Each year on the seventh day of the seventh month, Japanese people all over the country gather together for what is called Tanabata, or the Star Festival.
The Japanese festival originates from a traditional Chinese festival known as the Qixi Festival. It is purposed to celebrate the meeting of the deities Orihime and Hikoboshi, who are represented by the stars Vega and Altair. The annual holiday is filled with traditions and rich cultural celebrations, beginning on July 7th.
Today, people celebrate this day by writing goals and wishes on small pieces of paper and hanging them on decorated bamboo. The various decorations and bamboo sticks are then set afloat on a river or burned after the festivities have concluded. This traditional Japanese custom is similar to Obon traditions, where people place floating paper ships and candles in rivers. There is a range of customs celebrated in Japan today for the Star Festival, depending on the region. In addition to the bamboo sticks, common decorations that can be seen during the holiday are colorful streamers, casting nets called Toami, and Kinchaku bags. The streamers are said to symbolize the “weaving of threads”, the casting net is to bring good luck to farmers and fishermen, and the Kinchaku bag symbolizes wealth.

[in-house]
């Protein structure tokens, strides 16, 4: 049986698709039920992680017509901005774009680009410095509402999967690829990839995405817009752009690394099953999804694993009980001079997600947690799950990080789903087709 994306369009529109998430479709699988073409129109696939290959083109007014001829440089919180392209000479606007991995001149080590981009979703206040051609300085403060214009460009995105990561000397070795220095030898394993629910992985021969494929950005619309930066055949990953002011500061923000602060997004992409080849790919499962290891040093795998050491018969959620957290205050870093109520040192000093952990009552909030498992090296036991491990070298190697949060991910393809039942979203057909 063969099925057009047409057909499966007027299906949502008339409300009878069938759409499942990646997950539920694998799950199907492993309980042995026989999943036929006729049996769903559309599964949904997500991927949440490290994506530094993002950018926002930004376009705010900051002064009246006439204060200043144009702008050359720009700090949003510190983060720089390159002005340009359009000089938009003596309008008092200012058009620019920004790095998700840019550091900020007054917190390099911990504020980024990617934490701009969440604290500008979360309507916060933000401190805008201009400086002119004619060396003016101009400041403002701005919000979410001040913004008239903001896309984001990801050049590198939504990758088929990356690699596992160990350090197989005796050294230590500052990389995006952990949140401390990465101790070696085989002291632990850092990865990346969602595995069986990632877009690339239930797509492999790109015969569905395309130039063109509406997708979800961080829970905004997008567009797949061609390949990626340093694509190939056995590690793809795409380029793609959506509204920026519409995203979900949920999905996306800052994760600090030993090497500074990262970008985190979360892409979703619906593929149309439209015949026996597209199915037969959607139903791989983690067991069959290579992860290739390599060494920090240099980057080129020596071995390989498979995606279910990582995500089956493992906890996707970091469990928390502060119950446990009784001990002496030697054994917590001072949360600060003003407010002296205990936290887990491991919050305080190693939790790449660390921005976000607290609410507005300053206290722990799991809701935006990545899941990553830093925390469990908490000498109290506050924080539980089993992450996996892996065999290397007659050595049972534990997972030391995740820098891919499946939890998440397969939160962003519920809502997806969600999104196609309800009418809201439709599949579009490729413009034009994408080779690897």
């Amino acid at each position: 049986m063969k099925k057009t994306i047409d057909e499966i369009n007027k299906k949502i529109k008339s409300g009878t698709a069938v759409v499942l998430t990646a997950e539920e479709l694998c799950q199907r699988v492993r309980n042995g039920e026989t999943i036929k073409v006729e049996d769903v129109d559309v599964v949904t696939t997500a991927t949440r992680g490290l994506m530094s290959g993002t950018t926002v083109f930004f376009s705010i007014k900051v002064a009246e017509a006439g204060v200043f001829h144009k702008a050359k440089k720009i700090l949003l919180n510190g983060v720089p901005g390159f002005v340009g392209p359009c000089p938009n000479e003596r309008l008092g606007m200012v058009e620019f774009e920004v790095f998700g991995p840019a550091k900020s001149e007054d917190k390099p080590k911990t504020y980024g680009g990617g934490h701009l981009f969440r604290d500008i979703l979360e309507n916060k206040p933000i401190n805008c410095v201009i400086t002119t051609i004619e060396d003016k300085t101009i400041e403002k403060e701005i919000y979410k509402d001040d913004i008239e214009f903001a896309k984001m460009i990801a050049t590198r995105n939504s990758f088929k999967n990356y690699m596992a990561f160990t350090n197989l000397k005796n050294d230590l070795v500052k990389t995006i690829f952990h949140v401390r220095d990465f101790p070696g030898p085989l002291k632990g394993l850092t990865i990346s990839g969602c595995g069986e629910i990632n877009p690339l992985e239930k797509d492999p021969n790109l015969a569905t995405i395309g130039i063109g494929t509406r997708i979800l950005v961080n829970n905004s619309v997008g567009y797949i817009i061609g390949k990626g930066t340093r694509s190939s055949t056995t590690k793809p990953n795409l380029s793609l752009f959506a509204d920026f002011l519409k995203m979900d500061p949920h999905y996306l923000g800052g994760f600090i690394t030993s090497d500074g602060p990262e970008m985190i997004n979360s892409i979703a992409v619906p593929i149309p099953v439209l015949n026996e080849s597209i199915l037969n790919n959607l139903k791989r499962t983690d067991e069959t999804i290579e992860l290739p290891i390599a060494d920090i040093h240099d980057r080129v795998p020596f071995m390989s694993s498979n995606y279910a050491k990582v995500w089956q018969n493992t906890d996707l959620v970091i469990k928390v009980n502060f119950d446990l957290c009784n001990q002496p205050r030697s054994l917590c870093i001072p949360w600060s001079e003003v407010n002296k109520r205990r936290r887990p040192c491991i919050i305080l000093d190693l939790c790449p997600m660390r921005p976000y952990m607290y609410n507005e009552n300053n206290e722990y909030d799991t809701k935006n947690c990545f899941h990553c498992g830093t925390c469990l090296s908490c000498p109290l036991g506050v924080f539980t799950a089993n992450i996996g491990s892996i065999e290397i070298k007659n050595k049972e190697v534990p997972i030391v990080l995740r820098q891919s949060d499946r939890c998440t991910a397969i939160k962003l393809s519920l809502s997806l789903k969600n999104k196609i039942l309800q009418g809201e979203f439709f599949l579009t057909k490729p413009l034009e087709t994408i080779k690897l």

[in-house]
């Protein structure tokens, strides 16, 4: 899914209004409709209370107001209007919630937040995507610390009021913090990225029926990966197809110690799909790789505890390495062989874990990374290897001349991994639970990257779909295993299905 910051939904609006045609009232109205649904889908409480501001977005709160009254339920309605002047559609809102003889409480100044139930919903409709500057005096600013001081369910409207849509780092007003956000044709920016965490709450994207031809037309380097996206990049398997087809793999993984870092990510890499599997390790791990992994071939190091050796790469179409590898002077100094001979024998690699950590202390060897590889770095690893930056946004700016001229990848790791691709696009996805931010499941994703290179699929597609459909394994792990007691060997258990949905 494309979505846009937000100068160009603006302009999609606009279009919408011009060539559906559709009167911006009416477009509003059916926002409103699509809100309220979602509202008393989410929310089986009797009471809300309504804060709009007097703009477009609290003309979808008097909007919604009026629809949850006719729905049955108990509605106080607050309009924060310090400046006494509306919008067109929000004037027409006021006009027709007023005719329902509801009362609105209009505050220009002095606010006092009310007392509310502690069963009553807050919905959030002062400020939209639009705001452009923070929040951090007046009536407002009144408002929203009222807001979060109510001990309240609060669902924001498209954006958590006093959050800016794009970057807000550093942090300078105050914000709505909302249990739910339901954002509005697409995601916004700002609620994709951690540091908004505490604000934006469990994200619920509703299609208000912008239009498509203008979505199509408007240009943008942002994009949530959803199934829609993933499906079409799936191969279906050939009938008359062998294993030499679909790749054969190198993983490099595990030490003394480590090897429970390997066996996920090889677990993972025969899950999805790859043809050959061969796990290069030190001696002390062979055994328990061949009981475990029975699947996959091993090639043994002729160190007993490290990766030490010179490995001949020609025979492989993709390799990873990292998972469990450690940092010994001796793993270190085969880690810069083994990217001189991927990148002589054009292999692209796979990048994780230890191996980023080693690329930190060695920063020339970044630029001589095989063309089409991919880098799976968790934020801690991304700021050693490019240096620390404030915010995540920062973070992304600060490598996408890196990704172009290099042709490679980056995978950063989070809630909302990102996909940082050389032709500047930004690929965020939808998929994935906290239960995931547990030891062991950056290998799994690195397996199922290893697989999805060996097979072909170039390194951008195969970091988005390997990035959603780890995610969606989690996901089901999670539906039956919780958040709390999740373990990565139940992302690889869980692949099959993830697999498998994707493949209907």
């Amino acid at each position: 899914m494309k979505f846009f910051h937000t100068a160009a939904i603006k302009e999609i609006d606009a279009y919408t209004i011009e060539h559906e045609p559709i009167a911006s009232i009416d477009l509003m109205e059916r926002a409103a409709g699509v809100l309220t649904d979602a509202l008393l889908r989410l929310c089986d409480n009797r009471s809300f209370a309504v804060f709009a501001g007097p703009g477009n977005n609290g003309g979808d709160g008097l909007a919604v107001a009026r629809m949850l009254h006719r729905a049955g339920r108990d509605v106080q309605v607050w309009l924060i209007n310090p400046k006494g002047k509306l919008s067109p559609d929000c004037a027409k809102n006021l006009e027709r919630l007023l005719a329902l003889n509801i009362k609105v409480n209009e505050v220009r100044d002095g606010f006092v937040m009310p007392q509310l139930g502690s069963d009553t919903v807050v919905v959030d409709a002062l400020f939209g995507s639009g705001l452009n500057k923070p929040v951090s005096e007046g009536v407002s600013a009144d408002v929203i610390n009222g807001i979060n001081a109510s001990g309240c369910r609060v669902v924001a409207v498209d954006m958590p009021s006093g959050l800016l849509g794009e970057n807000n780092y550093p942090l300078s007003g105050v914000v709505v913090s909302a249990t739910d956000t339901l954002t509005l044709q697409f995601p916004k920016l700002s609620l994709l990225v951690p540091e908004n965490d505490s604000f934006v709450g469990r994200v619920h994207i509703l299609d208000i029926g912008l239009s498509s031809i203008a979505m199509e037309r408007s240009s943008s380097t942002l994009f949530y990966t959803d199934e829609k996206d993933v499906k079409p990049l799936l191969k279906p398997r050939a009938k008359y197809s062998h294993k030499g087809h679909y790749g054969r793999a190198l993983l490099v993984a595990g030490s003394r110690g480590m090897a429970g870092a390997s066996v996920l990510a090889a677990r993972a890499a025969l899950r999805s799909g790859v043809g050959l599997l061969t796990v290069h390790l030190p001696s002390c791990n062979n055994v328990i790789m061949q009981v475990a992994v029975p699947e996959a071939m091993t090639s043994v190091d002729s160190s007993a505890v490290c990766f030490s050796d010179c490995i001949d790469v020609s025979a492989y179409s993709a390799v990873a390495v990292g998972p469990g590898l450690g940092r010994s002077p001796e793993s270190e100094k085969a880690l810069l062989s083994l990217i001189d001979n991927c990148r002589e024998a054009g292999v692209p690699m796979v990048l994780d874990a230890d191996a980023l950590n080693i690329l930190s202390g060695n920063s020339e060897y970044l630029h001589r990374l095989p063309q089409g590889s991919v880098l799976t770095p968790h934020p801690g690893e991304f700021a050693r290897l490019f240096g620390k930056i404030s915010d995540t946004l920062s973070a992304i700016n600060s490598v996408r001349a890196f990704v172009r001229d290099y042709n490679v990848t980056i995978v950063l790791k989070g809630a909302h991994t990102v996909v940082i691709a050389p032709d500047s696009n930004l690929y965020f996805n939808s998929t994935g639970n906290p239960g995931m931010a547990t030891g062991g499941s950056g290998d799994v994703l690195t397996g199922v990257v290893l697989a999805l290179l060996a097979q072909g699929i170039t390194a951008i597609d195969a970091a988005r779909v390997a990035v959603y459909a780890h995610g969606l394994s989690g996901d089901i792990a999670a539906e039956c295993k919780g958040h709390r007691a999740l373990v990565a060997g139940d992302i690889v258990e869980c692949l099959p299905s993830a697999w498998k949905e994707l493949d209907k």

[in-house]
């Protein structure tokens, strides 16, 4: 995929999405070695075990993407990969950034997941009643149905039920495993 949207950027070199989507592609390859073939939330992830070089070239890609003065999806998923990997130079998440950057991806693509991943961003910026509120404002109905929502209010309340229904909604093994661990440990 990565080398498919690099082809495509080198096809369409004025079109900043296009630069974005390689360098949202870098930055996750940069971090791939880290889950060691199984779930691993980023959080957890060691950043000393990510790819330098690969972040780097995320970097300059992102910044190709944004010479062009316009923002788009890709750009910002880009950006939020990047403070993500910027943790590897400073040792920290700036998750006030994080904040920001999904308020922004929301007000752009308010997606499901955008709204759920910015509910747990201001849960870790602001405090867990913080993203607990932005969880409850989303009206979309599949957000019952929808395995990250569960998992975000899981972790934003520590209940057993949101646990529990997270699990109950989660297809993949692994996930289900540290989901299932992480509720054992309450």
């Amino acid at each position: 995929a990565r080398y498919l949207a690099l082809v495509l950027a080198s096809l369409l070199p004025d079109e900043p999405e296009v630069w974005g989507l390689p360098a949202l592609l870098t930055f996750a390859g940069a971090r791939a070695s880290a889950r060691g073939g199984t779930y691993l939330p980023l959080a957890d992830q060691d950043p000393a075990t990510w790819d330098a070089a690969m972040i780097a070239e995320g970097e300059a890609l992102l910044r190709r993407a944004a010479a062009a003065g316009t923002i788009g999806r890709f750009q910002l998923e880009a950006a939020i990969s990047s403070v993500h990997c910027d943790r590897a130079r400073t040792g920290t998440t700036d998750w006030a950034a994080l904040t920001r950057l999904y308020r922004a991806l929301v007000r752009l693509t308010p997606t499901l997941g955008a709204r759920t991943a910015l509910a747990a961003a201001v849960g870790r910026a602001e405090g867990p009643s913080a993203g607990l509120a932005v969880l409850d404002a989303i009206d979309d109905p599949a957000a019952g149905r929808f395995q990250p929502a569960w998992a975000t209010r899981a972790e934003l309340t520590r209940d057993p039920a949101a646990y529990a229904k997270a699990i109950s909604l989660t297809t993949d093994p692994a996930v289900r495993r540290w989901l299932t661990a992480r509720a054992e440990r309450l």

The festival’s origins can be traced back to the legend of the Cowherd Star (Altair) as well as the Weaver Star (or Vega). The stars were said to be separated by the milky way and only permitted to meet one a year, on the seventh day of the seventh month. Another legend behind the holiday is the tale of Kikkoden, which dates back over 2,000 years ago. The legend says that there was a weaver princess named Orihime and a cow herder prince named Hikoboshi. They fell so deeply in love and were so distracted by one another’s presence that they began neglecting their jobs. The king was so furious that he used the Milky Way to separate them, only allowing them to meet once a year on the seventh day of the seventh month.
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